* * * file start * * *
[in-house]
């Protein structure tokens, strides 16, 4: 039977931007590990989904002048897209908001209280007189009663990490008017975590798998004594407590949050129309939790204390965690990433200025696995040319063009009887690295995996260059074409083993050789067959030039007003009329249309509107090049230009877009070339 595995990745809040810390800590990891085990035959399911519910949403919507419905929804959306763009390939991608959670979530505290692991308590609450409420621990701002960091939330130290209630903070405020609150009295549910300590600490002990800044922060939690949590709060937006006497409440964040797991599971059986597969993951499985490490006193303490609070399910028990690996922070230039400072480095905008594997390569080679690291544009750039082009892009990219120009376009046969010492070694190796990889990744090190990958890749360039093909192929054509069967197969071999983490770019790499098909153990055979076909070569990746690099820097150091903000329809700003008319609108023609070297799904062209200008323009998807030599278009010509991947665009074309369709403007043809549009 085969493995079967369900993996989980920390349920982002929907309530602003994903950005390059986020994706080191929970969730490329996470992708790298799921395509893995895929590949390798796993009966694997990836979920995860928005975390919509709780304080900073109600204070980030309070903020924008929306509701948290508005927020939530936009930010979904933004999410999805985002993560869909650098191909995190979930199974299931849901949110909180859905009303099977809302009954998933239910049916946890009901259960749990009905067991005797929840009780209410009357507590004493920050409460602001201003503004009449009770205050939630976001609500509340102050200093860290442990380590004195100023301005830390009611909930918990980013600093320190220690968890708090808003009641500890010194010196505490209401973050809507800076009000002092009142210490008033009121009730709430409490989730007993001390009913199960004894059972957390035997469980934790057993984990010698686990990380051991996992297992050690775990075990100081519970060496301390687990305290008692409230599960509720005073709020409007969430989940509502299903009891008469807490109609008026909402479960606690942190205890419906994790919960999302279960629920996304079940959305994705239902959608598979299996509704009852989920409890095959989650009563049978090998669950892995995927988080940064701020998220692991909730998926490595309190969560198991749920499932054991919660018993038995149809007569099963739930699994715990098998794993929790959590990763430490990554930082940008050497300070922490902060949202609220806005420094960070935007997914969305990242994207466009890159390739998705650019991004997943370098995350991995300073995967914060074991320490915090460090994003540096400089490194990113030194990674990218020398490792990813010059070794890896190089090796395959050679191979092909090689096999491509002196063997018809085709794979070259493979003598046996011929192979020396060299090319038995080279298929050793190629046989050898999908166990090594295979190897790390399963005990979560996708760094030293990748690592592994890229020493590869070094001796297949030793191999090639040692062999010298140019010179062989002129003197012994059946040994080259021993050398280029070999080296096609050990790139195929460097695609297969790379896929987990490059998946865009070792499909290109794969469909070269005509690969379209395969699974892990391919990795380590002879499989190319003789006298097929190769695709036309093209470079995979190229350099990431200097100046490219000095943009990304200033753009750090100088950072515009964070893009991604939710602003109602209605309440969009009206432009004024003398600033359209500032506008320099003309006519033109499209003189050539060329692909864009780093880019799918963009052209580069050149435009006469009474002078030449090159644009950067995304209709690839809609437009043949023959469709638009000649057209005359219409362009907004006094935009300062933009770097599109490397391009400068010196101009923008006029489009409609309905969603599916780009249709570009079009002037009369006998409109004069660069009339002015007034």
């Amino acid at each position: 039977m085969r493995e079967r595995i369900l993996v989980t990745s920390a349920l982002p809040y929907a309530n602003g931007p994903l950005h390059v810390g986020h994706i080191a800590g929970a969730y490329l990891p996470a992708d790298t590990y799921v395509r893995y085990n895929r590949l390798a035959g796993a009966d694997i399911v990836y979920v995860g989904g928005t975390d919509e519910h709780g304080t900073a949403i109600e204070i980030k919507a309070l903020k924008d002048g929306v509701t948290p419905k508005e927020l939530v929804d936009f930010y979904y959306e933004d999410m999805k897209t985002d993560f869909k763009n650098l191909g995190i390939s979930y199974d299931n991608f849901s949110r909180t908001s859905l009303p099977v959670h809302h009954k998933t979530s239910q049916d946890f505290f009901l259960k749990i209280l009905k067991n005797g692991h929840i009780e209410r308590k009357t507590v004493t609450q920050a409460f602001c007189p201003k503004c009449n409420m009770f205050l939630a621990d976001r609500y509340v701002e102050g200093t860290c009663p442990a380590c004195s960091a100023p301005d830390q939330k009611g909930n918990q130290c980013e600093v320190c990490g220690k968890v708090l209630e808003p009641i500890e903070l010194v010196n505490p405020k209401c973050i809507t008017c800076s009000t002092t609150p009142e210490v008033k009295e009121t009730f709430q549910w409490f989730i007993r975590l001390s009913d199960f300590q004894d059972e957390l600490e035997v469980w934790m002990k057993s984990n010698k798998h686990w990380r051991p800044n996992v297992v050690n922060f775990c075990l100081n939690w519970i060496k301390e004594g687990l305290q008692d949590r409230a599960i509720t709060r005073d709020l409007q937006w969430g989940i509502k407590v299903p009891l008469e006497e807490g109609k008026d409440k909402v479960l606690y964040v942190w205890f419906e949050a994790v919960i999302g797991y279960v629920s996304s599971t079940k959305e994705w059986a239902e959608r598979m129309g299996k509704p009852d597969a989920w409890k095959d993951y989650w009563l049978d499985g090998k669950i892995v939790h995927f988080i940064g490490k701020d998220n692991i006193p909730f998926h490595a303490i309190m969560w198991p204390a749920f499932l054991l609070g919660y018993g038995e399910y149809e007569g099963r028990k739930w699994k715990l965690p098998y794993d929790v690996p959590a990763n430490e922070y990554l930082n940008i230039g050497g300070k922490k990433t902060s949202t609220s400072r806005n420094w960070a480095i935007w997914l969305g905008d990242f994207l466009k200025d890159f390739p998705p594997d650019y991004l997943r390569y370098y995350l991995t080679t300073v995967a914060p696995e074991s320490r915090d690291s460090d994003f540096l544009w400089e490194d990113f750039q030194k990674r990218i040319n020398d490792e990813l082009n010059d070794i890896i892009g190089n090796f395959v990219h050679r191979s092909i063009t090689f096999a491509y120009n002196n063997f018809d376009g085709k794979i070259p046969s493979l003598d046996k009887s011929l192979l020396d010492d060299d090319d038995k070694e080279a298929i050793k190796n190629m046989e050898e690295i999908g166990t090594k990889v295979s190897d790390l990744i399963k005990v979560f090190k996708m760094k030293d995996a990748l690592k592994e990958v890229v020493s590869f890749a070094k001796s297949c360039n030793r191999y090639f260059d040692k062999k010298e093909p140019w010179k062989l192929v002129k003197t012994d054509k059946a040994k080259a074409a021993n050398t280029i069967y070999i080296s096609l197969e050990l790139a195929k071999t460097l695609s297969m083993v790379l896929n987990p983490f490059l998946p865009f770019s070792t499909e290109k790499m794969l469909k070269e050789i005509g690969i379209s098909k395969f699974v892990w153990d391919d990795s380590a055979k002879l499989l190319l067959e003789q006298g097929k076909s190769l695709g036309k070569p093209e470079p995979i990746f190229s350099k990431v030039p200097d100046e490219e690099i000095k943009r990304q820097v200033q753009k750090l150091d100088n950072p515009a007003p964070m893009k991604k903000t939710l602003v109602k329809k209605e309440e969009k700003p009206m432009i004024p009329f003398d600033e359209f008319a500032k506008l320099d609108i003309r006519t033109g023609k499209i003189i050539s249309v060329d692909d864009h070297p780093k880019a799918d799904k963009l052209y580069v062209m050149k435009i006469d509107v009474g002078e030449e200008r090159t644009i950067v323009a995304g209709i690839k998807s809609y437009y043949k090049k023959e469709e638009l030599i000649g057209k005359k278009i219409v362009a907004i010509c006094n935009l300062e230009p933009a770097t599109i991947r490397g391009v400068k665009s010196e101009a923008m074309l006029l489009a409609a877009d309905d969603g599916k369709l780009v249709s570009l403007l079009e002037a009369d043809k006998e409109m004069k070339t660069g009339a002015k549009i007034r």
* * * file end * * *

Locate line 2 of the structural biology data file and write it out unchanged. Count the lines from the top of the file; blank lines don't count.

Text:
């Protein structure tokens, strides 16, 4: 039977931007590990989904002048897209908001209280007189009663990490008017975590798998004594407590949050129309939790204390965690990433200025696995040319063009009887690295995996260059074409083993050789067959030039007003009329249309509107090049230009877009070339 595995990745809040810390800590990891085990035959399911519910949403919507419905929804959306763009390939991608959670979530505290692991308590609450409420621990701002960091939330130290209630903070405020609150009295549910300590600490002990800044922060939690949590709060937006006497409440964040797991599971059986597969993951499985490490006193303490609070399910028990690996922070230039400072480095905008594997390569080679690291544009750039082009892009990219120009376009046969010492070694190796990889990744090190990958890749360039093909192929054509069967197969071999983490770019790499098909153990055979076909070569990746690099820097150091903000329809700003008319609108023609070297799904062209200008323009998807030599278009010509991947665009074309369709403007043809549009 085969493995079967369900993996989980920390349920982002929907309530602003994903950005390059986020994706080191929970969730490329996470992708790298799921395509893995895929590949390798796993009966694997990836979920995860928005975390919509709780304080900073109600204070980030309070903020924008929306509701948290508005927020939530936009930010979904933004999410999805985002993560869909650098191909995190979930199974299931849901949110909180859905009303099977809302009954998933239910049916946890009901259960749990009905067991005797929840009780209410009357507590004493920050409460602001201003503004009449009770205050939630976001609500509340102050200093860290442990380590004195100023301005830390009611909930918990980013600093320190220690968890708090808003009641500890010194010196505490209401973050809507800076009000002092009142210490008033009121009730709430409490989730007993001390009913199960004894059972957390035997469980934790057993984990010698686990990380051991996992297992050690775990075990100081519970060496301390687990305290008692409230599960509720005073709020409007969430989940509502299903009891008469807490109609008026909402479960606690942190205890419906994790919960999302279960629920996304079940959305994705239902959608598979299996509704009852989920409890095959989650009563049978090998669950892995995927988080940064701020998220692991909730998926490595309190969560198991749920499932054991919660018993038995149809007569099963739930699994715990098998794993929790959590990763430490990554930082940008050497300070922490902060949202609220806005420094960070935007997914969305990242994207466009890159390739998705650019991004997943370098995350991995300073995967914060074991320490915090460090994003540096400089490194990113030194990674990218020398490792990813010059070794890896190089090796395959050679191979092909090689096999491509002196063997018809085709794979070259493979003598046996011929192979020396060299090319038995080279298929050793190629046989050898999908166990090594295979190897790390399963005990979560996708760094030293990748690592592994890229020493590869070094001796297949030793191999090639040692062999010298140019010179062989002129003197012994059946040994080259021993050398280029070999080296096609050990790139195929460097695609297969790379896929987990490059998946865009070792499909290109794969469909070269005509690969379209395969699974892990391919990795380590002879499989190319003789006298097929190769695709036309093209470079995979190229350099990431200097100046490219000095943009990304200033753009750090100088950072515009964070893009991604939710602003109602209605309440969009009206432009004024003398600033359209500032506008320099003309006519033109499209003189050539060329692909864009780093880019799918963009052209580069050149435009006469009474002078030449090159644009950067995304209709690839809609437009043949023959469709638009000649057209005359219409362009907004006094935009300062933009770097599109490397391009400068010196101009923008006029489009409609309905969603599916780009249709570009079009002037009369006998409109004069660069009339002015007034």